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After the recently publicised death of net neutrality in the United States the general populace finds themselves once again asking the question, what happens now? Over the course of 2017 the global community has encountered a tidal wave of scenarios that would have seemed absurd only a year before, from alternative facts becoming a buzz word eagerly dancing off the tip of your tongue to news channels devoting large portions of their time to deconstructing obscure early morning tweets.

As the fee-to-play business model has become a prevalent element in video game development, with corporate giants continually charging extortionate amounts for in-game unlockable content it was only a matter of time before other sectors of corporate society were influenced by this particularly ugly form of late capitalism. Soon the information superhighway will have added restrictions in every country. Artificial and unneeded slow lanes will become the norm, throttling traffic and restricting your apparent human right to a high speed internet connection.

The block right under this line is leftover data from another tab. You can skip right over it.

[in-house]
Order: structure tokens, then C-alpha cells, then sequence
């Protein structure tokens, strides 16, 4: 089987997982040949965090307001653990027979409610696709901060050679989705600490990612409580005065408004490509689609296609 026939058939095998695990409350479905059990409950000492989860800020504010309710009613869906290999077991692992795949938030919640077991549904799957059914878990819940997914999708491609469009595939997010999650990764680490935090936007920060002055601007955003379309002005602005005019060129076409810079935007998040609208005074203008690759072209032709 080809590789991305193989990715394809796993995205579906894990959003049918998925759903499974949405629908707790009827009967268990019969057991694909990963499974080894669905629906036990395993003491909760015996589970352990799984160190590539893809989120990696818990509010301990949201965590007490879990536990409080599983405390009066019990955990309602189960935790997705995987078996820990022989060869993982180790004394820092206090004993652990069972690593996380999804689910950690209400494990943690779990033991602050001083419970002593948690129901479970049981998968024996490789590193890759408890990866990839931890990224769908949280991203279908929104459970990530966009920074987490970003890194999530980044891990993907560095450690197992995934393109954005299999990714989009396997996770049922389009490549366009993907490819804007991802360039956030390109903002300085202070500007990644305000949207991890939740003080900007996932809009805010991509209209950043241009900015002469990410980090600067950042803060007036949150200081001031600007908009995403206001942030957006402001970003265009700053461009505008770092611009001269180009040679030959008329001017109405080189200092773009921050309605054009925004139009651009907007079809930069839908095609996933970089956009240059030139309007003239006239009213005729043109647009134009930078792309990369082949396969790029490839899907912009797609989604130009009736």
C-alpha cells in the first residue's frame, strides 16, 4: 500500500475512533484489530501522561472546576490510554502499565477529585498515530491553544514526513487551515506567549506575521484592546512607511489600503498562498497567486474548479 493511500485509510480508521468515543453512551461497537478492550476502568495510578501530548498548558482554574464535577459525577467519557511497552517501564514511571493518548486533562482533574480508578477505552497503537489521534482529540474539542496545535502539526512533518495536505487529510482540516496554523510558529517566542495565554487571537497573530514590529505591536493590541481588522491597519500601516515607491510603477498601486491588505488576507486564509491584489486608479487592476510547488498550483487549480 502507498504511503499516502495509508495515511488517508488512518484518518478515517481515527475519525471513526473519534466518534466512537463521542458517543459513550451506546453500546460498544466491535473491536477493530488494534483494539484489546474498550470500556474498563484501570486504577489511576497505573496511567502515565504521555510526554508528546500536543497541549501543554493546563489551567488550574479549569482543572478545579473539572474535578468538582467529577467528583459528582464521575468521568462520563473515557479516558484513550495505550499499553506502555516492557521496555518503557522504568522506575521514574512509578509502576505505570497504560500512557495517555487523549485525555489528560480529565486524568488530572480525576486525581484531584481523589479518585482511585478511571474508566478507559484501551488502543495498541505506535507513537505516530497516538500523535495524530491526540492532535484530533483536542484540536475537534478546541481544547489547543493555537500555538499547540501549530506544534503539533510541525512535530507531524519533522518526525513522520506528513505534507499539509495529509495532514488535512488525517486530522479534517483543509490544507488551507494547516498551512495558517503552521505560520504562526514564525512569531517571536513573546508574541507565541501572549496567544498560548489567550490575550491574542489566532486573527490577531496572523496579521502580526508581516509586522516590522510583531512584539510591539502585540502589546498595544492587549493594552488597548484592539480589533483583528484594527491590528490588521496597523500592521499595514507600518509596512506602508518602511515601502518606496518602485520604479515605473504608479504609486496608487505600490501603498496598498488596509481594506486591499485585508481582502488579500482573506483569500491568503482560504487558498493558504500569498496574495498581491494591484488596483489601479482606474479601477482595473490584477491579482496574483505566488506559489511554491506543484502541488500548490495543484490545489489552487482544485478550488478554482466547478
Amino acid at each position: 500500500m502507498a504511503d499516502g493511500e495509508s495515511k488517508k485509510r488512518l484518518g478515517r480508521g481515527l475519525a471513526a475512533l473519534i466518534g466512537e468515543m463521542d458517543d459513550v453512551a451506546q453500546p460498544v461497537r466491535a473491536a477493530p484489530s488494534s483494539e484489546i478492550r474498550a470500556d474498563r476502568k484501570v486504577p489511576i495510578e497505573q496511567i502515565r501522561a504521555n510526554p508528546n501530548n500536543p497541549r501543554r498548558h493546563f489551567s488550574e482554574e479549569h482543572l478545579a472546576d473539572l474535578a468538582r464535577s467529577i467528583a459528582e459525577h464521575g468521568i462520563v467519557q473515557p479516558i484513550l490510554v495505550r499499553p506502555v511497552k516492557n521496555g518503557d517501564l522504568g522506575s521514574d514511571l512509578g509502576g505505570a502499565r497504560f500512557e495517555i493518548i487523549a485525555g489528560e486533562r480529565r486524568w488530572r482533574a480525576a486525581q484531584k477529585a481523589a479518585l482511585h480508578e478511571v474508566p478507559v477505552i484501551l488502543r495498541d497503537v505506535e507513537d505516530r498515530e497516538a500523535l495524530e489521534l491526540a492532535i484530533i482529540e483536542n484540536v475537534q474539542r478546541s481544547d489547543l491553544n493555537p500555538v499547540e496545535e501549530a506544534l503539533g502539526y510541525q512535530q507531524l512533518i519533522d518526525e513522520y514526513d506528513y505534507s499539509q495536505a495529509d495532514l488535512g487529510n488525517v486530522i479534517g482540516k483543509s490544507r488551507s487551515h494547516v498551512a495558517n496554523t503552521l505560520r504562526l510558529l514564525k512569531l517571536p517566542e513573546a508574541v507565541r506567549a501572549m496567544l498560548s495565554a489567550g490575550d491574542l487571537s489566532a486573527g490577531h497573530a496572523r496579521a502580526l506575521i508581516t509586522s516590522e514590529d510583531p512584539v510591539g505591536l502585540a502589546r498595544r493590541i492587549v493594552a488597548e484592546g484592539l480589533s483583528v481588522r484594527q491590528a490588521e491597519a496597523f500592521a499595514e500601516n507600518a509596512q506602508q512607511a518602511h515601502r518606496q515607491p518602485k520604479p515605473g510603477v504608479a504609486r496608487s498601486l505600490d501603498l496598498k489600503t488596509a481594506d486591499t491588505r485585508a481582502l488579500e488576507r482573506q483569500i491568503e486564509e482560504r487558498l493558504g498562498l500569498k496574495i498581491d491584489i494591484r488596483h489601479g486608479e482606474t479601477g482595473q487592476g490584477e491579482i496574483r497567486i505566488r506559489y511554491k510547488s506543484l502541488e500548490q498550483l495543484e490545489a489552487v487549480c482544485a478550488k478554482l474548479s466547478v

Once villainised in the news for their connections to the illegal drug trade, cryptocurrencies currently make up more than 1% of the global money supply. Bitcoin continues to fluctuate and grow, moving further away from its cyberpunk roots and becoming a valued asset in many millennials virtual wallets.

In a world full of uncertainty and hidden agendas disguised by post-truth linguistics, where imagined dystopian futures are becoming present day scenarios how will the digital landscape transform and evolve in a society that forgives and forgets past discrepancies on a daily basis, restricts internet access and relies on a continually evolving algorithm to monitor and monetise created content. Information is power, and in a world where an ocean of conflicting ideologies is just a few clicks away, I find myself wondering why we haven’t been restricted already? 

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